This seems most pronounced in a scene that feels like a direct challenge to anyone who helped distribute the stolen nudes of Lawrence a few years ago. There is a sexual frankness to some of this film that is unlike anything she’s done before, including a stark approach to nudity, and in this one scene, it feels like she steals back much of what was taken from her in real life. Considering how much of the film is about the power built into any sexual exchange, it’s interesting to see how Francis Lawrence avoids the easy “male gaze” traps of the genre. There is certainly much made of Dominika’s considerable sexual charisma, but the film doesn’t feel like it’s objectifying her. That is not an easy thing to accomplish, and it’s clear that the director and star share a certain trust that allowed her to play some of the more difficult and demanding things she does here.
It’s a man’s world that Dominika has to navigate, and there’s a murderer’s row of supporting actors for Lawrence to contend with here, including Schoenaerts, Ciarán Hinds, Jeremy Irons, and Joel Edgerton as an American spy named Nate Nash who's at the center of her primary mission after graduating from Sparrow School. He’s been running a Russian mole, and they want to know the mole’s identity. She is supposed to get close to Nate, and much of the tension of the film hinges on the reality of their relationship. What’s true? What’s part of the game? This is probably the least interesting stuff in the film for me, and for a film that is meant to be built around a cat-and-mouse dynamic, it feels fairly straightforward. The studio has been careful to urge critics not to get too detailed about spoilers, which is fair, but maybe I read too much spy fiction. The things that work best about the film really aren’t about plot. Lawrence does a great job of playing a simmering rage that is stoked by every single man (or woman, honestly) who tries to deny her basic agency, and if that’s not a perfectly understandable protagonist for a film in 2018, what is? This is a woman who is told that her only value hinges on what’s between her legs and what she can get with it, and she is repeatedly assaulted in invasive, ugly ways. She is forced to adapt her ideas of what’s normal in order to survive. She frequently finds herself making the least terrible choice, since there are no “good” choices for her to make at all.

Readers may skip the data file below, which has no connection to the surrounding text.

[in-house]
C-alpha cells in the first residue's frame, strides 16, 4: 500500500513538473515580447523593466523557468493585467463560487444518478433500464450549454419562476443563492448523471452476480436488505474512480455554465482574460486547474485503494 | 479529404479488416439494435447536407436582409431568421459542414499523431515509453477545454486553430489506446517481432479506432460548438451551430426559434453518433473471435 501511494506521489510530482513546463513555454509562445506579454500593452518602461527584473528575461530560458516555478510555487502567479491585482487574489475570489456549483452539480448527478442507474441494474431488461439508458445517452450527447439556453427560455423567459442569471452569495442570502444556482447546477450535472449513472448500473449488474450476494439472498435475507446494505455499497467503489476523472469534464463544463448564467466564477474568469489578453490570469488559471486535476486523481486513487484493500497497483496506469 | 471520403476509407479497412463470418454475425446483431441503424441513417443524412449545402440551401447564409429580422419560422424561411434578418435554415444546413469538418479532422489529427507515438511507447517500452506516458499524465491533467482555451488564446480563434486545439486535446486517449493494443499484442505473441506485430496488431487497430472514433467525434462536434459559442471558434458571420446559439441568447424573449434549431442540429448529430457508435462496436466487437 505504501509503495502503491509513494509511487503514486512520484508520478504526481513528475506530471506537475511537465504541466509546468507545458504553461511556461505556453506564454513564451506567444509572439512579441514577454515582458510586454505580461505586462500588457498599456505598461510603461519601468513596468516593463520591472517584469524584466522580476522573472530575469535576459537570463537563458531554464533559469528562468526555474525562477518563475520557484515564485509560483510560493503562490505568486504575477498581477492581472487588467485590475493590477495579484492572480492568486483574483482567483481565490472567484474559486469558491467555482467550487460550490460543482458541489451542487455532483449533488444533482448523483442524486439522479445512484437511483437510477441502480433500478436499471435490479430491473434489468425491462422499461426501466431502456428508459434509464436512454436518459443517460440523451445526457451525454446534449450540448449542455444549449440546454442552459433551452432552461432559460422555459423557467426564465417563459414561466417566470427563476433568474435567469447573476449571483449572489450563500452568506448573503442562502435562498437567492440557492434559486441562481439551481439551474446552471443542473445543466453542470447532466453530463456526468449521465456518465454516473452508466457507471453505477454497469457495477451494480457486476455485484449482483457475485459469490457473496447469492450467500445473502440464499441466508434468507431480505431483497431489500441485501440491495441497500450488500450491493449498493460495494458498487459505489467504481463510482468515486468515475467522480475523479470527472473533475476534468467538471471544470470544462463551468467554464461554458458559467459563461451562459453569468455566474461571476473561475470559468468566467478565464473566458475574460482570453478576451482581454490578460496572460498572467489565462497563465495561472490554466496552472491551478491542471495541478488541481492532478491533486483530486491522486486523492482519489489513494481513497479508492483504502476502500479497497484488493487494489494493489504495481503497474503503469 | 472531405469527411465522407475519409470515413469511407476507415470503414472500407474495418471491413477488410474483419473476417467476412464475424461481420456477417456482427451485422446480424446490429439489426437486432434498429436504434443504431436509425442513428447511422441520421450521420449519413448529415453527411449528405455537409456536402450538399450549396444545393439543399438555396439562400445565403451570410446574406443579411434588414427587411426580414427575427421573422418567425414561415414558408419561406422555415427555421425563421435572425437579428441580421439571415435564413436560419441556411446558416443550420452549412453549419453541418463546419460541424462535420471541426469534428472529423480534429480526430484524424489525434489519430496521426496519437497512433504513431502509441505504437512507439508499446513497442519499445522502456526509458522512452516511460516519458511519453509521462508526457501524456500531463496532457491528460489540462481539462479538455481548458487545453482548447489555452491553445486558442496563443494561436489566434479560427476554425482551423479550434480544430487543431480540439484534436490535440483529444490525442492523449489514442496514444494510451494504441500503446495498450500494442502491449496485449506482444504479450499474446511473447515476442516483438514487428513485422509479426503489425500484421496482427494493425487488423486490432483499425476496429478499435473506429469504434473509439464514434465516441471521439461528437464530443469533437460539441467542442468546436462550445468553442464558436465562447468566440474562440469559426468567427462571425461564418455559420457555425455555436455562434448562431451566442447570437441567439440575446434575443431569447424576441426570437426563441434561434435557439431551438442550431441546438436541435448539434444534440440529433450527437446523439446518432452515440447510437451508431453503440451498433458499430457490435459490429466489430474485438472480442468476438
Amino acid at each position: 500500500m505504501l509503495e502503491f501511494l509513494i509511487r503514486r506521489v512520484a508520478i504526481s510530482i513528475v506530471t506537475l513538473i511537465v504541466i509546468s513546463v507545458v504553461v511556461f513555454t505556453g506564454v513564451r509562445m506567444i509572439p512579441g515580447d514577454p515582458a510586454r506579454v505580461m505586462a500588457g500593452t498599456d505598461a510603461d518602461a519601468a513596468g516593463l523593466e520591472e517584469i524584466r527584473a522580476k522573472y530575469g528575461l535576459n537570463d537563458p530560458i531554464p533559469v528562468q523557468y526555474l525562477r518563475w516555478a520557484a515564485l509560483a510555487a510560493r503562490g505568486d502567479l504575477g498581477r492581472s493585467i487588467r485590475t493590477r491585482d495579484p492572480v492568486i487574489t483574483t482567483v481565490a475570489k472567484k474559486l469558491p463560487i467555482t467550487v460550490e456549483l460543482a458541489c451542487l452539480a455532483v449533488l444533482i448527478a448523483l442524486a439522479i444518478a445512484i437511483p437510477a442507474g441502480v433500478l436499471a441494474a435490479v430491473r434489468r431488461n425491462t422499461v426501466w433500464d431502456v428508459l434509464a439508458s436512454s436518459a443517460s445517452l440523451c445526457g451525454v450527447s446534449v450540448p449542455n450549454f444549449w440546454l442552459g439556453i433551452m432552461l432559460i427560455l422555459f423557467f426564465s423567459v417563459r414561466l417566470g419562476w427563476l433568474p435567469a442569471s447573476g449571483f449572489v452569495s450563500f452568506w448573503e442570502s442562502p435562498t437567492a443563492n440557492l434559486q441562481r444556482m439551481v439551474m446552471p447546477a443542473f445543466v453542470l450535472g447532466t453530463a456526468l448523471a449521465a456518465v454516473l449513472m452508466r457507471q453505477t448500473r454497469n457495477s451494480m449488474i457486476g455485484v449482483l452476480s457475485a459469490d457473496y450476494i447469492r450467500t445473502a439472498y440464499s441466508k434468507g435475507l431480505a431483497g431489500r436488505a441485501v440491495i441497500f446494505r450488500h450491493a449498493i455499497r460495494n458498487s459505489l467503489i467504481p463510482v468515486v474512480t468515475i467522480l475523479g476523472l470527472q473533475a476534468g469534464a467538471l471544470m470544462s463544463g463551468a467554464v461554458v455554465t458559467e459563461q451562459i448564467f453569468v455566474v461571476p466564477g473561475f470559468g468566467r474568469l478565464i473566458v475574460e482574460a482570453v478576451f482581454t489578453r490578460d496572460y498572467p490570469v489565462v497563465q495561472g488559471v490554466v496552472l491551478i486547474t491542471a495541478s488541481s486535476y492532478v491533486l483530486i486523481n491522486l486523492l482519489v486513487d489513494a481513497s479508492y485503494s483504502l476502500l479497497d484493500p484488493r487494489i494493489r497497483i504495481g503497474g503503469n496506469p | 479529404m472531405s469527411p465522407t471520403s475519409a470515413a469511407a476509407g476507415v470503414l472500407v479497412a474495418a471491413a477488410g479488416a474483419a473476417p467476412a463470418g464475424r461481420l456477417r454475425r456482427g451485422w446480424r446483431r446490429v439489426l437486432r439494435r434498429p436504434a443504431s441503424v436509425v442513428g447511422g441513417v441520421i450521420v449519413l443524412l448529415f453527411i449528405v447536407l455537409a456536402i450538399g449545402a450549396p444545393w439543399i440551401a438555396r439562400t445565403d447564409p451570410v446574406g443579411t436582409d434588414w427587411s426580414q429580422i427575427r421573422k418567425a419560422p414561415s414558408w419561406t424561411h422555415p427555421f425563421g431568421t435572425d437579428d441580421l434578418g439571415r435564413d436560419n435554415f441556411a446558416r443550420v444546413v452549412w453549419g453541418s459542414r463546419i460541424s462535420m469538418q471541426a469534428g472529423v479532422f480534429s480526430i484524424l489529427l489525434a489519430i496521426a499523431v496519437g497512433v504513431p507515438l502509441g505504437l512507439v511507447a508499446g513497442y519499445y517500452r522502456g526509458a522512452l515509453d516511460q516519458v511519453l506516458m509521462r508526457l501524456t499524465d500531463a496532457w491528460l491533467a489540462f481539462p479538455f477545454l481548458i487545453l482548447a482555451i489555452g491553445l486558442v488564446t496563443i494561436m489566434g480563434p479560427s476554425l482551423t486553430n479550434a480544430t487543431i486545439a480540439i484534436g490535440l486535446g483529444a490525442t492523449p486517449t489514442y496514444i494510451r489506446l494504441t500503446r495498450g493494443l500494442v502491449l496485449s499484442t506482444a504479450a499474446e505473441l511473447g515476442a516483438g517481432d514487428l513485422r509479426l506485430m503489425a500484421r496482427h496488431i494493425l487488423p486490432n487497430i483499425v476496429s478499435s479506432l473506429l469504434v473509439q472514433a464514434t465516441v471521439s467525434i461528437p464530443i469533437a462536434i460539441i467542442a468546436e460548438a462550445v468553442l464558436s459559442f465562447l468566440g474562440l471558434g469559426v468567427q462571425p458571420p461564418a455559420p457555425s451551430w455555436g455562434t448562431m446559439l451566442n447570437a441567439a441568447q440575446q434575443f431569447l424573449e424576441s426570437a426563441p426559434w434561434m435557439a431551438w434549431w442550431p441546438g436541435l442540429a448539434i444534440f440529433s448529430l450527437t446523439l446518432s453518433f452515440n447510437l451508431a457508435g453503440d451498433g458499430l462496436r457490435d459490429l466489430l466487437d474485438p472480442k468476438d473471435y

Edgerton is fine, but it’s not much of a role. Frankly, everything on the American side is written thin. Considering the film’s over-two-hour running time and its deliberate pace, it seems like they should have done a better job of justifying why we spend as much time with them as we do. It’s shoe leather more than characterization. It’s not bad, but it’s not nearly as rewarding as it should be. What makes it all go down easy is the enormous technical command on display. Red Sparrow is a beautifully-made film, with rich, sleek photography by Jo Willems, razor-sharp work by editor Alan Edward Bell, and a terrific sense of place thanks to the production design by Maria Djurkovic. Even when the film is thin, it feels like it’s firing on all cylinders because of how seriously Lawrence takes it as a director. This isn’t “just” a spy film to him, and he clearly feels a real drive to do well by his star.
Overall, Red Sparrow is too slight to stick. It’s better than last year’s Atomic Blonde, but that’s because this film actually seems interested in the impact of sex-as-currency on the person spending it. It’s just a shame the film winds up more focused on mechanics than the admittedly harrowing and interesting journey of this battered-but-never-broken warrior.
Running time: 139 minutes
Drew McWeeny | Chief Film Critic
Release Date: March 2, 2018 (Wide Theatrical)
Tags: Red Sparrow